It doesn't follow, we need to note, that there can be no one at all who has possessions or savings in the bank or investments, or that all nice things (houses, cars, pools, big book or music collections [ahem!], fine clothes, etc.) are forbidden. Not everyone is called to give up everything they own, like the disciples and the rich young ruler (Luke 18:22). It's not a command binding upon all, to "Sell all that you have." Riches had become an idol for this particular man, and Jesus stated what was necessary in his specific case. In other instances, such as ordained / religious who take a vow of poverty, or the early Franciscans, it is a case of following the evangelical counsels. Scripture refers specifically to this:

Jeremiah 35:8-10 We have obeyed the voice of Jon'adab the son of Rechab, our father, in all that he commanded us, to drink no wine all our days, ourselves, our wives, our sons, or our daughters, [9] and not to build houses to dwell in. We have no vineyard or field or seed; [10] but we have lived in tents, and have obeyed and done all that Jon'adab our father commanded us.

St. Francis de Sales, in his Catholic Controversy, commented on this passage as follows:

So the Rechabites are magnificently praised in Jeremiah 35, because they obeyed their father Jonadab in things very hard and extraordinary, in which he had no authority to oblige them, . . . Fathers certainly may not so tightly fasten the hands of their posterity, unless they voluntarily consent thereto. The Rechabites, however, are praised and blessed by God in approval of this voluntary obedience, by which they had renounced themselves with an extraordinary and more perfect renunciation. . . .

If everybody runs after money and possessions, to whom will that word of Our Lord [Matt 6:19] be addressed: “Lay not up for yourselves treasures on earth, “or that other [Matt 19:21]: “Go, sell all, give to the poor”? If every one will govern in his turn, where shall be found the practice of that most solemn sentence (Luke 9:23): “He who will come after me let him deny himself”? . . . [it] would be vain and useless if in the true Church all these parts are not made use of.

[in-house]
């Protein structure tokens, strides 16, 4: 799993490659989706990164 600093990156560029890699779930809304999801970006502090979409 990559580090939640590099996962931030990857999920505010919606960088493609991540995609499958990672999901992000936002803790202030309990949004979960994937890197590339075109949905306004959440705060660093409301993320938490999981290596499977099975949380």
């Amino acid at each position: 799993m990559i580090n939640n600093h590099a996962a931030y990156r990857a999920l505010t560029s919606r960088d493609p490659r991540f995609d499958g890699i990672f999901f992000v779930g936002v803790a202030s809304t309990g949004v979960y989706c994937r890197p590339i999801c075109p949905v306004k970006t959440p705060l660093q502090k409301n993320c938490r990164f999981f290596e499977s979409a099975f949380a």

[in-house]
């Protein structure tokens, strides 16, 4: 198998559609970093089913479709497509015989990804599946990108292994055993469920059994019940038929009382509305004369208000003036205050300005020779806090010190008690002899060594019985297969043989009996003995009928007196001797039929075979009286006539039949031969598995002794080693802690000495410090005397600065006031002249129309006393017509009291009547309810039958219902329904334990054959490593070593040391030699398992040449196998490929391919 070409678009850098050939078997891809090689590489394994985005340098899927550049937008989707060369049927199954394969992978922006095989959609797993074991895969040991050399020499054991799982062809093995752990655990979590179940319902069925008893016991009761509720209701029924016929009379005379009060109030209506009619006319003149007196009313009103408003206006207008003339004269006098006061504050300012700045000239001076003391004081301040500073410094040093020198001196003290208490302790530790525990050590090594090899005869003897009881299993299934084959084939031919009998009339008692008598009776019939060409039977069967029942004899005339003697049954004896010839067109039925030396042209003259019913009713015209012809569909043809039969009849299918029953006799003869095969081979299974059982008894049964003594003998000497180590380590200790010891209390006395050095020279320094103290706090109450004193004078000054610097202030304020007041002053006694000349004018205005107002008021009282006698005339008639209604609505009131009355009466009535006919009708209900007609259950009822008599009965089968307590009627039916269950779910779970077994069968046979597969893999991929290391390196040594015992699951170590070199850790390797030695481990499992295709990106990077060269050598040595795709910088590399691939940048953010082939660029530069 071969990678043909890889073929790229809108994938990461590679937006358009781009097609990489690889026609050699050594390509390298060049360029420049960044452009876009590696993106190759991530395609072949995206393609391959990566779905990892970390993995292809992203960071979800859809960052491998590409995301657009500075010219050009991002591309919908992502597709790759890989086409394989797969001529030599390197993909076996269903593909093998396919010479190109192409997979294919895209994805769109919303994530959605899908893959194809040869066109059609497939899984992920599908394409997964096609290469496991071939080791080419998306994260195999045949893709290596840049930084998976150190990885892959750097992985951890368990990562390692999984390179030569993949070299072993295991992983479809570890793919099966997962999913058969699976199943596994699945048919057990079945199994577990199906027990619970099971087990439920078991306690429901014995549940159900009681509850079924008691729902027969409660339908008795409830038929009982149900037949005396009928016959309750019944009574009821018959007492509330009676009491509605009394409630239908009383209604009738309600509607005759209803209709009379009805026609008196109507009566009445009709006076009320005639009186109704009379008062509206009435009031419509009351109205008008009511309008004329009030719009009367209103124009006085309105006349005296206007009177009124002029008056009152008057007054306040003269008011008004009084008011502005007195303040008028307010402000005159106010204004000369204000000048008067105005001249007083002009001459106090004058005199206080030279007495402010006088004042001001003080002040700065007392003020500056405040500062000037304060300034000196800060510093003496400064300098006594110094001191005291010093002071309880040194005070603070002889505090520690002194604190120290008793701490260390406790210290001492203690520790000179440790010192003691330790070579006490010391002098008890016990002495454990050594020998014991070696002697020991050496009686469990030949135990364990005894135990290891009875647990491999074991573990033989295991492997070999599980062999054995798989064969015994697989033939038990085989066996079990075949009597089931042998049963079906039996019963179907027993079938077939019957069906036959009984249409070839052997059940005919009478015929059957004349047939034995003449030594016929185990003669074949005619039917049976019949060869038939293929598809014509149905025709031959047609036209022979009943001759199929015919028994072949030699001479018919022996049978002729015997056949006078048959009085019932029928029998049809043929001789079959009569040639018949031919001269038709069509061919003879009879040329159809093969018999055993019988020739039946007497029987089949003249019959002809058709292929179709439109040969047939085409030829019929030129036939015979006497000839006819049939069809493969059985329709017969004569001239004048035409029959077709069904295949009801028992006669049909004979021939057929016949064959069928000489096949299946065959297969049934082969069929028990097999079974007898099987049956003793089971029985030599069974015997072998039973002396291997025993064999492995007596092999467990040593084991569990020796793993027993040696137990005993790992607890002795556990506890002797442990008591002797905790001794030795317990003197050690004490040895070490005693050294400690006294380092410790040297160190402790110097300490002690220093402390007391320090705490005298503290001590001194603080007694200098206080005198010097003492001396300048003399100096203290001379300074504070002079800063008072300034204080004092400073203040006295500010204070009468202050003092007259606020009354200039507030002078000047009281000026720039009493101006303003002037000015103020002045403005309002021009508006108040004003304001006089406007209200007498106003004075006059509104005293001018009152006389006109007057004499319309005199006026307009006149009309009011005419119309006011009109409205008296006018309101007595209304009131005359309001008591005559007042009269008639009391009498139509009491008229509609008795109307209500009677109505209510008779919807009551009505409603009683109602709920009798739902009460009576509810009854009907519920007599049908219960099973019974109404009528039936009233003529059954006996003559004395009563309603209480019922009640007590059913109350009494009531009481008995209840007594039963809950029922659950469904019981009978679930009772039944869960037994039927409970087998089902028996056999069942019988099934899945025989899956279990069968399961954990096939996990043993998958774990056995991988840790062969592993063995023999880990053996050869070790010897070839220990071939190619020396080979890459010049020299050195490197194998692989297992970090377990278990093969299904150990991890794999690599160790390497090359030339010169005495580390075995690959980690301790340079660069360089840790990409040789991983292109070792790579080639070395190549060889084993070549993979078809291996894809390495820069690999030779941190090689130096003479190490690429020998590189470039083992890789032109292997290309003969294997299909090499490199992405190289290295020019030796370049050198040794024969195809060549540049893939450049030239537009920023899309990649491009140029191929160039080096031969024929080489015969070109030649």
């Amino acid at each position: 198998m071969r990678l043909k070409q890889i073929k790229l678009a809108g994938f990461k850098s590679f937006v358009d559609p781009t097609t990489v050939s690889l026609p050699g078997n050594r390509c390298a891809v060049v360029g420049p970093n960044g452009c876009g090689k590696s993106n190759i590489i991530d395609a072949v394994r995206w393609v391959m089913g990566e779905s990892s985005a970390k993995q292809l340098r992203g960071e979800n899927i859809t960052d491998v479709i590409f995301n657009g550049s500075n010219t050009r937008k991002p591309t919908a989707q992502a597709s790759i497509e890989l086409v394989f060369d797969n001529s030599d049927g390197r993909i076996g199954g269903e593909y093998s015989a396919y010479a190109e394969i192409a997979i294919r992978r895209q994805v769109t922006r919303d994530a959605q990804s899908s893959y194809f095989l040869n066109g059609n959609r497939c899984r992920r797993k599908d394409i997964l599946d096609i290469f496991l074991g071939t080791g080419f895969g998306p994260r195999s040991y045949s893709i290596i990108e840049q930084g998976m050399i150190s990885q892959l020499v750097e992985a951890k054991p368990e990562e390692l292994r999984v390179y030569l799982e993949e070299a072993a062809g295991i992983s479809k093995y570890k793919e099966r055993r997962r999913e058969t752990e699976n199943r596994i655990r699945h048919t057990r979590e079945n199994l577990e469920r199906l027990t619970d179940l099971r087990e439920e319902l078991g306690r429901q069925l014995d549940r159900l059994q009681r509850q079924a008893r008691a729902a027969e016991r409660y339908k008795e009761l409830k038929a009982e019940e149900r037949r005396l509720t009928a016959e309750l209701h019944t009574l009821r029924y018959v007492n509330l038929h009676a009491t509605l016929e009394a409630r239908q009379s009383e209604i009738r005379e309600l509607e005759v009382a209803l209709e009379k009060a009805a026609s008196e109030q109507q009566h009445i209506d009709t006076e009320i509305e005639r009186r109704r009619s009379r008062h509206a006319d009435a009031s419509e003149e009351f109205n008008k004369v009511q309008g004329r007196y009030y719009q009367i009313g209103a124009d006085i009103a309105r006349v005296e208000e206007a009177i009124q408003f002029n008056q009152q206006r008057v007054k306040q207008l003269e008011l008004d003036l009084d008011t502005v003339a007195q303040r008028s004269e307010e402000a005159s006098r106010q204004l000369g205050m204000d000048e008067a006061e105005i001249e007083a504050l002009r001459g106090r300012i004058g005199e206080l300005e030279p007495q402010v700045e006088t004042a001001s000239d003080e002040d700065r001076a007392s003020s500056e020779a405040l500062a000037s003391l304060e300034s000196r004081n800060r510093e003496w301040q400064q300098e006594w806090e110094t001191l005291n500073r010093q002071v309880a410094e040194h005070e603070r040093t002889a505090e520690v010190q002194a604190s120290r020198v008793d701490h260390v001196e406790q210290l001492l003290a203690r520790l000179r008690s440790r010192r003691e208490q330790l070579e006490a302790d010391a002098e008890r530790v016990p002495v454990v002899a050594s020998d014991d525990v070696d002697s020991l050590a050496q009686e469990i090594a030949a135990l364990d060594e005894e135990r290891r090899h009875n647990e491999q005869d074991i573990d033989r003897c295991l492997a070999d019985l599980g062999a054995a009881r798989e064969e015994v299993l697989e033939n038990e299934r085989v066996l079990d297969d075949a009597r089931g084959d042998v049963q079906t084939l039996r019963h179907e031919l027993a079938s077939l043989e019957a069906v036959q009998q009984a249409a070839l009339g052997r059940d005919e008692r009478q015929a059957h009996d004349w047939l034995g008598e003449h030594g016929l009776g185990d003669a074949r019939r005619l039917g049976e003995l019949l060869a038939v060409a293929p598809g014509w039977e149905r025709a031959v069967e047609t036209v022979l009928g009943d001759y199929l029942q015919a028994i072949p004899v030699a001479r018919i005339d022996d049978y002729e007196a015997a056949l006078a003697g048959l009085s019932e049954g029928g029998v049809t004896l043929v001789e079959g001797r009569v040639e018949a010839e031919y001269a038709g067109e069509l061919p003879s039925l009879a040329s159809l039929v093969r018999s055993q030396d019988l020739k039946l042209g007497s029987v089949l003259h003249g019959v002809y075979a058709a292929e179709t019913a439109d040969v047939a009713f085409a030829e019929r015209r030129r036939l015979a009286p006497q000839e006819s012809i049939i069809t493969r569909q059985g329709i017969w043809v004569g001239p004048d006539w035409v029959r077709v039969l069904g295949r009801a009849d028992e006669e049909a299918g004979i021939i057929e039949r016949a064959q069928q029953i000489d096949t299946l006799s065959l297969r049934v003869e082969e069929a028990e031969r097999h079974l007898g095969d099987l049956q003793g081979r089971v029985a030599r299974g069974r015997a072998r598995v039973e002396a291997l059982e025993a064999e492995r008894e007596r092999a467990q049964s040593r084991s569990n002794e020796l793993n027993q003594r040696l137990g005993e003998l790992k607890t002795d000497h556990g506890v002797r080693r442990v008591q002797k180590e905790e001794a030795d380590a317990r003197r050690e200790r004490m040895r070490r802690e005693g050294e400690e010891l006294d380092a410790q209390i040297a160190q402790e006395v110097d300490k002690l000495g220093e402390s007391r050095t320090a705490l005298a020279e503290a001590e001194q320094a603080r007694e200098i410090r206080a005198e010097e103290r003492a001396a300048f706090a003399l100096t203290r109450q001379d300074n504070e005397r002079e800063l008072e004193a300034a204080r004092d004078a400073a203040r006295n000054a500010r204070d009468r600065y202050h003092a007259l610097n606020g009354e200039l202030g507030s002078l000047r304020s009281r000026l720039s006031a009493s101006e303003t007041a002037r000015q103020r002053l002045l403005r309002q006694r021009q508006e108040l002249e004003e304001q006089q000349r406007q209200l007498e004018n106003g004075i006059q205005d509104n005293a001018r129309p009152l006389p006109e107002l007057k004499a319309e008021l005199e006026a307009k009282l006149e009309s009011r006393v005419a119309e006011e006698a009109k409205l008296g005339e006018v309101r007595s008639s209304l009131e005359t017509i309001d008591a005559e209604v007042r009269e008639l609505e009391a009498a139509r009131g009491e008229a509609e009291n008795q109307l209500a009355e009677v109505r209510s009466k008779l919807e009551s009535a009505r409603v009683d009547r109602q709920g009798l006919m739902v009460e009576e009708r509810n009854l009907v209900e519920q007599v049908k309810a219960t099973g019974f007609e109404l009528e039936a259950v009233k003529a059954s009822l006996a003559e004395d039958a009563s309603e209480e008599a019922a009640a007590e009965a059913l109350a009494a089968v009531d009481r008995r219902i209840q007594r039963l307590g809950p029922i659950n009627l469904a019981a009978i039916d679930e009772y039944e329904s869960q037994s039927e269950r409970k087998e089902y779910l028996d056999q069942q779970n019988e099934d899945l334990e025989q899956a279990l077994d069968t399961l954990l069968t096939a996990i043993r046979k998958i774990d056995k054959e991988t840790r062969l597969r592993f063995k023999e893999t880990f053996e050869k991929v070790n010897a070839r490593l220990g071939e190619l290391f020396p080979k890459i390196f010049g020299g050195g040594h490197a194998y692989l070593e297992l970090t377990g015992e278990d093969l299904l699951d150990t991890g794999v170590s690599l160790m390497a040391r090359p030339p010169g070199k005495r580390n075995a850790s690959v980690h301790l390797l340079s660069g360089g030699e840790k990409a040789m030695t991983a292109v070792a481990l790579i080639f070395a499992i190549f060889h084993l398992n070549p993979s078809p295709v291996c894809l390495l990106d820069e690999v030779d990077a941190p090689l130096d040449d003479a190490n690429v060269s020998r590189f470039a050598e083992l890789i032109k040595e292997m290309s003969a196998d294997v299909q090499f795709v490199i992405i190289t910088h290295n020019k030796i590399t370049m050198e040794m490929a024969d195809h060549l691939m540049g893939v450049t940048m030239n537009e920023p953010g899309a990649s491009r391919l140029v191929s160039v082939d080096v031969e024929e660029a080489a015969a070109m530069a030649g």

But the rest of us who are not bound by personal choice and divine calling, to follow the evangelical counsels,  are nevertheless called to be good stewards of what God has blessed us with. How do we help the poor? What do we do when approached by beggars and panhandlers; ostensibly destitute sign holders who appeal to the good will and good-heartedness of the average American person who is very well-to-do, by the world's standards, and especially by the historical criteria of "possessions"? Let's take a closer look at this.

I grew up in Detroit (till age 17), in an old, almost inner-city working class neighborhood (my house was built in 1916); went to all Detroit public schools, including Cass Technical High School and Wayne State University, both just outside downtown. I attend church in a parish (St. Joseph's) close to downtown, and have for twenty years, and lived in Detroit again from 1988-1999. Thus, I am very familiar with panhandlers and the destitute. There are plenty of them in Detroit, as is well-known.

Our parish actually states in its church bulletin, to not give money to beggars outside the church. We are told to direct them to our food outreach that occurs at certain times. This is the prudential judgment of our pastors, as to what is best, and we ought to be in subjection to our own priests. My own family brings food to contribute to this charitable work, every Sunday.